The family institution is undergoing a radical transformation. The modern meanings of kinship, marriage, parenthood, gender, and sexuality are now being questioned, and debates on same-sex marriages and parenthood or on divorce and blended families are reflective of these challenges.
The (Un)Making of the Modern Family is neither an indictment of the new family nor a rallying cry. It is a classical exercise of family sociology that draws upon a range of disciplines - history, anthropology, psychology, and demography - to provide an interpretive model for understanding contemporary changes in the family. It explores traditional family forms in order to identify changes that gave birth to the ideal type of the modern family, and it discusses how the modern family's constituent elements (the family as institution, conjugal and parent-child relationships, and gender and sexuality) relate to modernity's central feature - the concept of the individual. By reconstructing an archetype of the modern family, this book explains why individuals have experienced its deconstruction as a profound identity crisis. It will appeal to anyone concerned with the future of the (post)modern family and society.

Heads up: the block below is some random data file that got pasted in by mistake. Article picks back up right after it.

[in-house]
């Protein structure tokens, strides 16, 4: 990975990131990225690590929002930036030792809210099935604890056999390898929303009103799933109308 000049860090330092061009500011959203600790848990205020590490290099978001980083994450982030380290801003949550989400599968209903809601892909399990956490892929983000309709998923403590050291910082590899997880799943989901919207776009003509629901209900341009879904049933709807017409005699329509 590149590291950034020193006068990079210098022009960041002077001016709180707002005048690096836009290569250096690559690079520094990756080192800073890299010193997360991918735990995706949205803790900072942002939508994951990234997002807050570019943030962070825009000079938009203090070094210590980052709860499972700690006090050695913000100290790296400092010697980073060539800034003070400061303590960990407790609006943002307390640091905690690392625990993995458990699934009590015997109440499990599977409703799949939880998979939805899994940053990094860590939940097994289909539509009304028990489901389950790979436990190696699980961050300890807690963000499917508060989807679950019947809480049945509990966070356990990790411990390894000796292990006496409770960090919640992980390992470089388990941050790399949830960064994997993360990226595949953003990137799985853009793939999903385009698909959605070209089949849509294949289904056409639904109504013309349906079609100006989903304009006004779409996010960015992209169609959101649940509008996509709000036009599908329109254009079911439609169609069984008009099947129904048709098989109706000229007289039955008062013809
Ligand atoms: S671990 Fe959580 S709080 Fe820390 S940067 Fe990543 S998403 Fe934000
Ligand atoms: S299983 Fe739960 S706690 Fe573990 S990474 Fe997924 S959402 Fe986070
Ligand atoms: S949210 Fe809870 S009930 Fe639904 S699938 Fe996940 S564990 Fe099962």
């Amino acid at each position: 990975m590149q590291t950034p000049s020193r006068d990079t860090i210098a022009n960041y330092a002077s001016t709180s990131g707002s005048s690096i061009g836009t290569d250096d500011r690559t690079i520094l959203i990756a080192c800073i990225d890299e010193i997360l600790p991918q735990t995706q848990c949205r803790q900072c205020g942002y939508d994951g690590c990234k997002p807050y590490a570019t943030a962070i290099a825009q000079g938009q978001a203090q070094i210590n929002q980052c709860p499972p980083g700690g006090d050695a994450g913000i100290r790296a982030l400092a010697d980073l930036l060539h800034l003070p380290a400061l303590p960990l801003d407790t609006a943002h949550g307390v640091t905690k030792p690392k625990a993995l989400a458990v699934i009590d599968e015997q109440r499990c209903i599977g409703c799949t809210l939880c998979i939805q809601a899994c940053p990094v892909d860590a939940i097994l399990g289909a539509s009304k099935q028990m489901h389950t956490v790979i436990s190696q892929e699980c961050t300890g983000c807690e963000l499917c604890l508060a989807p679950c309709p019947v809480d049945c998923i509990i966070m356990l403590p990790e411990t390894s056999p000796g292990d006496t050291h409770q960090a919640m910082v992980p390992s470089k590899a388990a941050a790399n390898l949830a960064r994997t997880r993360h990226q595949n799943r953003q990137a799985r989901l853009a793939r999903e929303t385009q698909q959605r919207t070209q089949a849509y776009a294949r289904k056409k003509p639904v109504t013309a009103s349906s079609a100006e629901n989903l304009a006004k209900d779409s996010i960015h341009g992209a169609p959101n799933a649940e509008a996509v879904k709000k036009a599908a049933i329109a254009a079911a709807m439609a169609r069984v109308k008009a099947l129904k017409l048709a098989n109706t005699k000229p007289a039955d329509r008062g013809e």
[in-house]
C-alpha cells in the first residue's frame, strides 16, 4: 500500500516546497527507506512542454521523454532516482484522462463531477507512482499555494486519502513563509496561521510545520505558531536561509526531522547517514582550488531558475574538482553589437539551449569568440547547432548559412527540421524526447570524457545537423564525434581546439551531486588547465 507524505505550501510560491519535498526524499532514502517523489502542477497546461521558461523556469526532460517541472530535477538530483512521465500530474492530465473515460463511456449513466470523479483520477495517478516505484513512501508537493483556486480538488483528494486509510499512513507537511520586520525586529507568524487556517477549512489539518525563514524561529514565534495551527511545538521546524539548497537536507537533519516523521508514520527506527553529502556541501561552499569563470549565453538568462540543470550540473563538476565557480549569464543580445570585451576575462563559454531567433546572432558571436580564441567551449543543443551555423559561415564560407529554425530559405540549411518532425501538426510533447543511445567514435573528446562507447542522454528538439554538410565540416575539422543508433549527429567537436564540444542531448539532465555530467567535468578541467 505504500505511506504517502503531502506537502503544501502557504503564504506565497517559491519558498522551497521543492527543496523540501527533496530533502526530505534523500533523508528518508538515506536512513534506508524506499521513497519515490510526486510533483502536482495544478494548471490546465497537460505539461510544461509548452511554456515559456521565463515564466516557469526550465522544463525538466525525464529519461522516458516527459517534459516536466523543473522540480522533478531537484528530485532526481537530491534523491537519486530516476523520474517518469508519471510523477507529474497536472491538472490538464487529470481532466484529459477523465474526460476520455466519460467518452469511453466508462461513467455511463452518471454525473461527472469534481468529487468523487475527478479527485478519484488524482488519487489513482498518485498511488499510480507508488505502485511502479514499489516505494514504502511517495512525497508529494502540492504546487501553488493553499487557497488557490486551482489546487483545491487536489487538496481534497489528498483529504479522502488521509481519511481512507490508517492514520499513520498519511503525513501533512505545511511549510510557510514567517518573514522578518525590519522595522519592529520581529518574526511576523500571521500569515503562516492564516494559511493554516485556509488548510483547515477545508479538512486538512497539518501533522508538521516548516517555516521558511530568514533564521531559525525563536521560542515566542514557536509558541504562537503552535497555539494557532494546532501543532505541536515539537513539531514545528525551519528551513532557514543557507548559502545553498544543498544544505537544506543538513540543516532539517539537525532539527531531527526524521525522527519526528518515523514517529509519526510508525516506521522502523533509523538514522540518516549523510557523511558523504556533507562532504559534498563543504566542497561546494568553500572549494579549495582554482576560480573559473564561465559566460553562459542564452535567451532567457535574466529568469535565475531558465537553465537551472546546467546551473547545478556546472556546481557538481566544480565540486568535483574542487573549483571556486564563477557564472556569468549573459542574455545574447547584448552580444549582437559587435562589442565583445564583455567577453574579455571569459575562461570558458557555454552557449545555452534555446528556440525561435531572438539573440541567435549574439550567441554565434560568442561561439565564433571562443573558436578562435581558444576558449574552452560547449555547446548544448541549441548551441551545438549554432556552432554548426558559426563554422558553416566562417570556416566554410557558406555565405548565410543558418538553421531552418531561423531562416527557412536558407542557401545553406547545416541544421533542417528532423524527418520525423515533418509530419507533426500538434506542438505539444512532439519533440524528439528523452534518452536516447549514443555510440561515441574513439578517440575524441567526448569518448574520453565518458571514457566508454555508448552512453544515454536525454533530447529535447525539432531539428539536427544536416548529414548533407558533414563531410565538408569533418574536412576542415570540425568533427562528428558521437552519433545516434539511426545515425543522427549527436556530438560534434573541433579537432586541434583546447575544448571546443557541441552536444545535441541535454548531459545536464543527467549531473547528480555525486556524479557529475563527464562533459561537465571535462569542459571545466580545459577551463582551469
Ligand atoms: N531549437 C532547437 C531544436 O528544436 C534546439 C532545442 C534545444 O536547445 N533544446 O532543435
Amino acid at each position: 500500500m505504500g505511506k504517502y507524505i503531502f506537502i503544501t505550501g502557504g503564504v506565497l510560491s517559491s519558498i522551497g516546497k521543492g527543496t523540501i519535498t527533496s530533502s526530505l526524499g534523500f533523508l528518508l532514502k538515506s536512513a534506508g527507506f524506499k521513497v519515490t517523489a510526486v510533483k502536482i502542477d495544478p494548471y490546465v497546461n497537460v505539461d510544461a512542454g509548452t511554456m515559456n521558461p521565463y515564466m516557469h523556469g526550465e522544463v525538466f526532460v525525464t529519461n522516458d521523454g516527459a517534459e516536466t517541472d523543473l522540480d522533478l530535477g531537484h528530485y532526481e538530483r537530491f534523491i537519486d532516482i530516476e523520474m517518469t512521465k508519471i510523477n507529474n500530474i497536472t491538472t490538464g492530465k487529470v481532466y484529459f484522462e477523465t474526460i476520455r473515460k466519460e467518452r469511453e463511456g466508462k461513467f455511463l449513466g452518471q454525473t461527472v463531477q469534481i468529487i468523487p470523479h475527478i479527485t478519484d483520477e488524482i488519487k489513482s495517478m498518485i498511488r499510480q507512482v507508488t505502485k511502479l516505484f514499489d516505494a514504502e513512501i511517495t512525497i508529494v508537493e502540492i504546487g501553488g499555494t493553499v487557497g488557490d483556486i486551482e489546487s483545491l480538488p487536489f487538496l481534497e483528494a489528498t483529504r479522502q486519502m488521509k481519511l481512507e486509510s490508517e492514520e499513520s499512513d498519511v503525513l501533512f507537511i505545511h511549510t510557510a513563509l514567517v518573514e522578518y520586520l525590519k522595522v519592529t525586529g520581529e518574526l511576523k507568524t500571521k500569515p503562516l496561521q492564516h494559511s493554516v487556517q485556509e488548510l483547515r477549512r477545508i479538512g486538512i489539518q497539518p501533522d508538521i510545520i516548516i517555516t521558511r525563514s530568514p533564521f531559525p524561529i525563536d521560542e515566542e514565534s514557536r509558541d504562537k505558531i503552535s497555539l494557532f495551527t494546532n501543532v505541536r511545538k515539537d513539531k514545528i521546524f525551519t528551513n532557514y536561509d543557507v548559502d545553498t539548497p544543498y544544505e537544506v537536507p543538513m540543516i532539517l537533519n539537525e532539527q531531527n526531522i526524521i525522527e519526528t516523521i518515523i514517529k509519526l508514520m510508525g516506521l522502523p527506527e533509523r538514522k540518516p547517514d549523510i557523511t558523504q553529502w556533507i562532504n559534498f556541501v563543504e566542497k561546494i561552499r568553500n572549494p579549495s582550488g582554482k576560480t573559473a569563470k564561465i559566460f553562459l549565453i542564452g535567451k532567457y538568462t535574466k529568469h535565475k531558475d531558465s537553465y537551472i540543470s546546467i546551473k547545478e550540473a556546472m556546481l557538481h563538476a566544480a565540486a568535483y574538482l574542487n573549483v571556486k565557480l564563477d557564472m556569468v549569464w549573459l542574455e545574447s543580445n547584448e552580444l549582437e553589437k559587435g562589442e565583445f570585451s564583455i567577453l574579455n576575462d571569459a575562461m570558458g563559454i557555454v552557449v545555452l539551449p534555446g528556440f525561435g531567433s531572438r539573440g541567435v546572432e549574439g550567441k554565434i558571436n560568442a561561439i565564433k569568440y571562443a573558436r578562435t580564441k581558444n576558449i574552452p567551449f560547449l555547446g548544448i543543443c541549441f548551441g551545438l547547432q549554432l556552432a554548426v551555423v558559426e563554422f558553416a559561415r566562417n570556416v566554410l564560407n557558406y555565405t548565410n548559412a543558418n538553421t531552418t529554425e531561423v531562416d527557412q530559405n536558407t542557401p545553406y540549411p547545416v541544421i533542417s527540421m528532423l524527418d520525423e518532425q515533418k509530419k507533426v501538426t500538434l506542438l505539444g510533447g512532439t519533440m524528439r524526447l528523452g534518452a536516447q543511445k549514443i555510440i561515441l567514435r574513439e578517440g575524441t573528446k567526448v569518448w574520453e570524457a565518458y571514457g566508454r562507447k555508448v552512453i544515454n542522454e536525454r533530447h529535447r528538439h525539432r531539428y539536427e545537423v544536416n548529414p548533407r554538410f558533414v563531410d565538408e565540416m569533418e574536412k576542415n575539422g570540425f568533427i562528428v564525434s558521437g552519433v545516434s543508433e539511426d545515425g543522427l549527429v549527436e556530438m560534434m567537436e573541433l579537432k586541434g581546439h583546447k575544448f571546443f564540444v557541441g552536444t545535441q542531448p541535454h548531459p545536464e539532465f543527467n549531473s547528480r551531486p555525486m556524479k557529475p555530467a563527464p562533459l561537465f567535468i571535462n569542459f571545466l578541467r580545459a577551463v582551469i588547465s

Published originally by Les Presses de l'Universite Laval as La fin de la famille moderne, this book was awarded the 2000-1 Prix Jean-Charles Falardeau for the best book published in French in Canada in the field of social sciences.
Daniel Dagenais teaches in the Department of Sociology and Anthropology at Concordia University. Jane Brierley is a Montreal literary translator, writer, and editor who has won two Governor General's Awards for translation, most recently in 2003 for Marcel Trudel's Memoirs of a Less Travelled Road: A Historian's Life.
Acknowledgments Introduction 1 The Ideal Type of the Modern Family 2 Family Ties: The Domain of Kinship 3 The Question of Private and Public Spheres 4 The Parental Role 5 Gender, Gender Differences, and Sexuality 6 The Conjugal Relationship 7 The French-Canadian Family 8 Contemporary Changes in the Family: What Do They Mean? Epilogue Afterword Notes References Index